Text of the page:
Cryptococcal meningitis comes from either Cryptococcus neoformans or Cryptococcus gattii. It will typically present in an immunocompromised patient (usually HIV patients with CD4 counts of < 100) sub-acutely with headache and fevers. Elevated ICP is common when connected with HIV (~60-80% will have an opening pressure >25 cm H20), and this should be treated. Antibiosis is challenging, but typically consists of three phases: induction, consolidation, and maintenance. Total treatment duration is 1 year. See table below (Br Med Bull 2004; 72 (1): 99-118.):
1. What is the clinical implication of gattii? Not much. Epidemiologically, non-HIV infected patients will more often be infected with gattii especially in areas where this is endemic, such as the pacific northwest of the United States or Australia. Treatment does not differ between species.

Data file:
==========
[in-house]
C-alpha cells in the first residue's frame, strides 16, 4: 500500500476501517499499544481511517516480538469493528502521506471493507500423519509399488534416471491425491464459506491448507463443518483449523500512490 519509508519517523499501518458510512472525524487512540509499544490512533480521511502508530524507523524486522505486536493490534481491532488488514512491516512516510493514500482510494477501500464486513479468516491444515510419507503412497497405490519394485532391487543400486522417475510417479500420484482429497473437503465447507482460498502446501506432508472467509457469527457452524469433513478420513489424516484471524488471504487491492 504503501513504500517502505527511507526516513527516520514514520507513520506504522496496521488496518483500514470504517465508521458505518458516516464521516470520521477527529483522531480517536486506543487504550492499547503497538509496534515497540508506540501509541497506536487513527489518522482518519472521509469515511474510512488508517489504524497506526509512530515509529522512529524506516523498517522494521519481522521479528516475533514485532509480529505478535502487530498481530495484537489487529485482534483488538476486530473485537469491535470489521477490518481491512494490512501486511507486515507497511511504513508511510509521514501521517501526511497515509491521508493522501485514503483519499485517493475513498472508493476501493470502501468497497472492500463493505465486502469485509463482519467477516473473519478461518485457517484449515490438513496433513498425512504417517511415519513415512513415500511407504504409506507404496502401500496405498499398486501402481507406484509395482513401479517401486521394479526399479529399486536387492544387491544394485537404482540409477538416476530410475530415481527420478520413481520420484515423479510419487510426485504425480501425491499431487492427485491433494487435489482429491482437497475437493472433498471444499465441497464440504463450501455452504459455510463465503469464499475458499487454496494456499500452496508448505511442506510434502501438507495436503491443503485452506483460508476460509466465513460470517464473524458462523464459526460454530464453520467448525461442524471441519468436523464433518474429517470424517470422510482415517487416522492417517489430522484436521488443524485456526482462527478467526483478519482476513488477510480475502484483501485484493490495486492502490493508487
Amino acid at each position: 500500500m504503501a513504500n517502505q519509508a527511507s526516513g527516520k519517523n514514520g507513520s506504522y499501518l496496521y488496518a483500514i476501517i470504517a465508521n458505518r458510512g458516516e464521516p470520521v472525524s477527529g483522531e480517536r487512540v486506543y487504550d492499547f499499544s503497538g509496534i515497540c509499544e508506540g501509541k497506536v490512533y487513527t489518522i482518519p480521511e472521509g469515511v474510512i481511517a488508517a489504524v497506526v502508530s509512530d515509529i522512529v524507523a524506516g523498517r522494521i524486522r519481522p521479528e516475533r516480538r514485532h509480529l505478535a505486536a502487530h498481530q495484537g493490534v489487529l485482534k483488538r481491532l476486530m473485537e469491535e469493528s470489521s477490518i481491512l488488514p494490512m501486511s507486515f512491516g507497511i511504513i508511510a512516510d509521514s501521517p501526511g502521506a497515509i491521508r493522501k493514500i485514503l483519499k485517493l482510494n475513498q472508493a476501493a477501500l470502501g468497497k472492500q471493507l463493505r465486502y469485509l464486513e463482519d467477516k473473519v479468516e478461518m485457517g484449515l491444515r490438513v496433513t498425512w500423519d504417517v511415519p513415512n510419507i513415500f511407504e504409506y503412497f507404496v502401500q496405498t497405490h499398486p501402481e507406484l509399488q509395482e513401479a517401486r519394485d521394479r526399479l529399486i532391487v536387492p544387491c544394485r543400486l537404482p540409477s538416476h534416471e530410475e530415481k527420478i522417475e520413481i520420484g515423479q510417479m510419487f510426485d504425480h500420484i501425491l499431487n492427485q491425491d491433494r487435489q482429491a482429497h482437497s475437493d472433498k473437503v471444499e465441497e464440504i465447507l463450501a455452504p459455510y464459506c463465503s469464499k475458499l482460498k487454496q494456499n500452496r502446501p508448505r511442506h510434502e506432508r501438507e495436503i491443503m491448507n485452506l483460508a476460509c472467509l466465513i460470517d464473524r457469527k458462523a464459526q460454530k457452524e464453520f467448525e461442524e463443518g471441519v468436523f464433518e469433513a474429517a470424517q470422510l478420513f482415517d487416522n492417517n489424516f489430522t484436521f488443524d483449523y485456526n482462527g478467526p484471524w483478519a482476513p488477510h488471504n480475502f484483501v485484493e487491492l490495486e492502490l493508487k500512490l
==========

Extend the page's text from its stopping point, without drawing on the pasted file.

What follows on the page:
2. What to do if patients experience toxicity with induction? Induction therapy is usually a combination of a liposomal formulation of amphotericin B and flucytosine. Amphotericin can lead to bone marrow, hepatic, or renal toxicity, and if these develop you can switch to fluconazole. Flucytosine can have significant bone marrow toxicity as well, which is worse when combined with amphotericin. Switch to fluconazole is again, the only option.